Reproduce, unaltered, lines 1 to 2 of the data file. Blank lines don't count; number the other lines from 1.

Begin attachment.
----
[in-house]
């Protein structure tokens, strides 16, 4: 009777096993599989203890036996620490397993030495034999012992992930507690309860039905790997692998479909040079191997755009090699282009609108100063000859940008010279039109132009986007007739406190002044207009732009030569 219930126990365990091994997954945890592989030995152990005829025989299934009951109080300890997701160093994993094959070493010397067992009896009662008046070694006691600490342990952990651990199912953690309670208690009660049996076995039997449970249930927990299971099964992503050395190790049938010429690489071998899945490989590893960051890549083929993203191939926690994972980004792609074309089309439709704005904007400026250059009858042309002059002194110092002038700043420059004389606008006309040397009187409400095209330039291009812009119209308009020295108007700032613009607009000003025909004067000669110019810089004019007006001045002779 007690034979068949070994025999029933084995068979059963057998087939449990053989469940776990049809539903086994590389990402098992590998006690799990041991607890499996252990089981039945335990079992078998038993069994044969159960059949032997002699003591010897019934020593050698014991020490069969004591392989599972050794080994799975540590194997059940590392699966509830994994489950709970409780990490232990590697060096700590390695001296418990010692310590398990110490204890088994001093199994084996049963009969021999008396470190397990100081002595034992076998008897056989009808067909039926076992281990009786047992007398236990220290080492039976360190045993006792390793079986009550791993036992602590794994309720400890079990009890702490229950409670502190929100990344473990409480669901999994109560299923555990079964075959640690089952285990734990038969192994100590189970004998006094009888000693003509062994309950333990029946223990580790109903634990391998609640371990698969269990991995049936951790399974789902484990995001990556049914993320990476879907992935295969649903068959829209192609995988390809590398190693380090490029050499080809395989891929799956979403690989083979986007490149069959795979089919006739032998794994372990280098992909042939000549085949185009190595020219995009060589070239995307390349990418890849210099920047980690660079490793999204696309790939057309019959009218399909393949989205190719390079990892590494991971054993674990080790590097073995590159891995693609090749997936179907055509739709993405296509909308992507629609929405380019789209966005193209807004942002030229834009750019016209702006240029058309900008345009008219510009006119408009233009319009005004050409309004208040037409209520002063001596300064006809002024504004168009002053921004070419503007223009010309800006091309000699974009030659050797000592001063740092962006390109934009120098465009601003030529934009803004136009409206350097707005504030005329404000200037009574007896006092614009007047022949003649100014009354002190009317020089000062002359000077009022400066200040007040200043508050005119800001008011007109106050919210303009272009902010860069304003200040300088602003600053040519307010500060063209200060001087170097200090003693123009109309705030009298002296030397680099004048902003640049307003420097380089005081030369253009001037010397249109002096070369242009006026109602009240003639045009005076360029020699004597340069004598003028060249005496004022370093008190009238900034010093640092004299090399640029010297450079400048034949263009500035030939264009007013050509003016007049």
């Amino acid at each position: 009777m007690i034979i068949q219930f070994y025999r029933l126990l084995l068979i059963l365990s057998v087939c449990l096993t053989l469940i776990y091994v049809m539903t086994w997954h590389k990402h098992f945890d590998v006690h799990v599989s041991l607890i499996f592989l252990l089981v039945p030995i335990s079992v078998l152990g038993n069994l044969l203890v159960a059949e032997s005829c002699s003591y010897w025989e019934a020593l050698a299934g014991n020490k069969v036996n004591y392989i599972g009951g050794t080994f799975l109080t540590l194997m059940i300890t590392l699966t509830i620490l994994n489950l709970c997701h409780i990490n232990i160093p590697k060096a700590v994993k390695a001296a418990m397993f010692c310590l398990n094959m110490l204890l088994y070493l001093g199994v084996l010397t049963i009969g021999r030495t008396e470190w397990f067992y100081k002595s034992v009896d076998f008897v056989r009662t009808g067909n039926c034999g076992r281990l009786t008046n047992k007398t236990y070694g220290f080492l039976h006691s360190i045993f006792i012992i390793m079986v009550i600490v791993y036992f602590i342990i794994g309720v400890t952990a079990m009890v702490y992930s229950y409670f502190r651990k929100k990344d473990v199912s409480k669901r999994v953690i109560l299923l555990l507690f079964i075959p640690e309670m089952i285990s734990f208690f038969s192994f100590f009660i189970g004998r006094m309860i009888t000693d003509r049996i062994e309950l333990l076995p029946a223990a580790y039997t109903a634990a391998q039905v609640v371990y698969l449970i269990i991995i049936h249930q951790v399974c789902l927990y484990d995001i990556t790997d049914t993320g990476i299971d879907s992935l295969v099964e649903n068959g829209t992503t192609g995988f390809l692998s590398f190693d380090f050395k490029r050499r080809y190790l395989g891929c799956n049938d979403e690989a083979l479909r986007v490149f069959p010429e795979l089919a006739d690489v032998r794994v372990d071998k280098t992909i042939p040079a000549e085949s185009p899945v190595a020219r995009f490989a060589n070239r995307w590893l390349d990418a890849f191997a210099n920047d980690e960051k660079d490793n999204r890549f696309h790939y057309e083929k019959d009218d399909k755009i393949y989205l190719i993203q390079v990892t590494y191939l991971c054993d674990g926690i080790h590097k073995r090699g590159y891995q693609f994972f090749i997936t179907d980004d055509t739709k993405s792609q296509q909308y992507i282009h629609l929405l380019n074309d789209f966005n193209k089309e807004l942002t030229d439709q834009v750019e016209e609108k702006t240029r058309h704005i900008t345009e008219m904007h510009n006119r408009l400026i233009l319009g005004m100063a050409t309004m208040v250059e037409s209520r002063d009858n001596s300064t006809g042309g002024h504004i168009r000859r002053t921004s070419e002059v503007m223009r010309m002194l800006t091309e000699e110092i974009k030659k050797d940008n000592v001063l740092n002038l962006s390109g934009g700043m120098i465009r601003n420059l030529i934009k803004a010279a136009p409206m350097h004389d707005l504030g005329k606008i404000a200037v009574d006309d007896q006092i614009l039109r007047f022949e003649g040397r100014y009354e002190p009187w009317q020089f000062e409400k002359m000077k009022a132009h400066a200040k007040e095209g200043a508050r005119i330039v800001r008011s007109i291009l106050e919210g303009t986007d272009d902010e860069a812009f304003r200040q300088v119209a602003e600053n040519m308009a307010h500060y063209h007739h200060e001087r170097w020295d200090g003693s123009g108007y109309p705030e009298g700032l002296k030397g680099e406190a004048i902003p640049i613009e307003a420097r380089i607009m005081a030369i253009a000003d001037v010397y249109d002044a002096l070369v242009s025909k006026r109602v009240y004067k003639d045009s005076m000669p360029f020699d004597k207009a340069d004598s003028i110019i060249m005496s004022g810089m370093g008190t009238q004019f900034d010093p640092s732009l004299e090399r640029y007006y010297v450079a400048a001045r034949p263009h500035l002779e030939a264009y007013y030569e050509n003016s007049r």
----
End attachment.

[in-house]
């Protein structure tokens, strides 16, 4: 009777096993599989203890036996620490397993030495034999012992992930507690309860039905790997692998479909040079191997755009090699282009609108100063000859940008010279039109132009986007007739406190002044207009732009030569 219930126990365990091994997954945890592989030995152990005829025989299934009951109080300890997701160093994993094959070493010397067992009896009662008046070694006691600490342990952990651990199912953690309670208690009660049996076995039997449970249930927990299971099964992503050395190790049938010429690489071998899945490989590893960051890549083929993203191939926690994972980004792609074309089309439709704005904007400026250059009858042309002059002194110092002038700043420059004389606008006309040397009187409400095209330039291009812009119209308009020295108007700032613009607009000003025909004067000669110019810089004019007006001045002779 007690034979068949070994025999029933084995068979059963057998087939449990053989469940776990049809539903086994590389990402098992590998006690799990041991607890499996252990089981039945335990079992078998038993069994044969159960059949032997002699003591010897019934020593050698014991020490069969004591392989599972050794080994799975540590194997059940590392699966509830994994489950709970409780990490232990590697060096700590390695001296418990010692310590398990110490204890088994001093199994084996049963009969021999008396470190397990100081002595034992076998008897056989009808067909039926076992281990009786047992007398236990220290080492039976360190045993006792390793079986009550791993036992602590794994309720400890079990009890702490229950409670502190929100990344473990409480669901999994109560299923555990079964075959640690089952285990734990038969192994100590189970004998006094009888000693003509062994309950333990029946223990580790109903634990391998609640371990698969269990991995049936951790399974789902484990995001990556049914993320990476879907992935295969649903068959829209192609995988390809590398190693380090490029050499080809395989891929799956979403690989083979986007490149069959795979089919006739032998794994372990280098992909042939000549085949185009190595020219995009060589070239995307390349990418890849210099920047980690660079490793999204696309790939057309019959009218399909393949989205190719390079990892590494991971054993674990080790590097073995590159891995693609090749997936179907055509739709993405296509909308992507629609929405380019789209966005193209807004942002030229834009750019016209702006240029058309900008345009008219510009006119408009233009319009005004050409309004208040037409209520002063001596300064006809002024504004168009002053921004070419503007223009010309800006091309000699974009030659050797000592001063740092962006390109934009120098465009601003030529934009803004136009409206350097707005504030005329404000200037009574007896006092614009007047022949003649100014009354002190009317020089000062002359000077009022400066200040007040200043508050005119800001008011007109106050919210303009272009902010860069304003200040300088602003600053040519307010500060063209200060001087170097200090003693123009109309705030009298002296030397680099004048902003640049307003420097380089005081030369253009001037010397249109002096070369242009006026109602009240003639045009005076360029020699004597340069004598003028060249005496004022370093008190009238900034010093640092004299090399640029010297450079400048034949263009500035030939264009007013050509003016007049």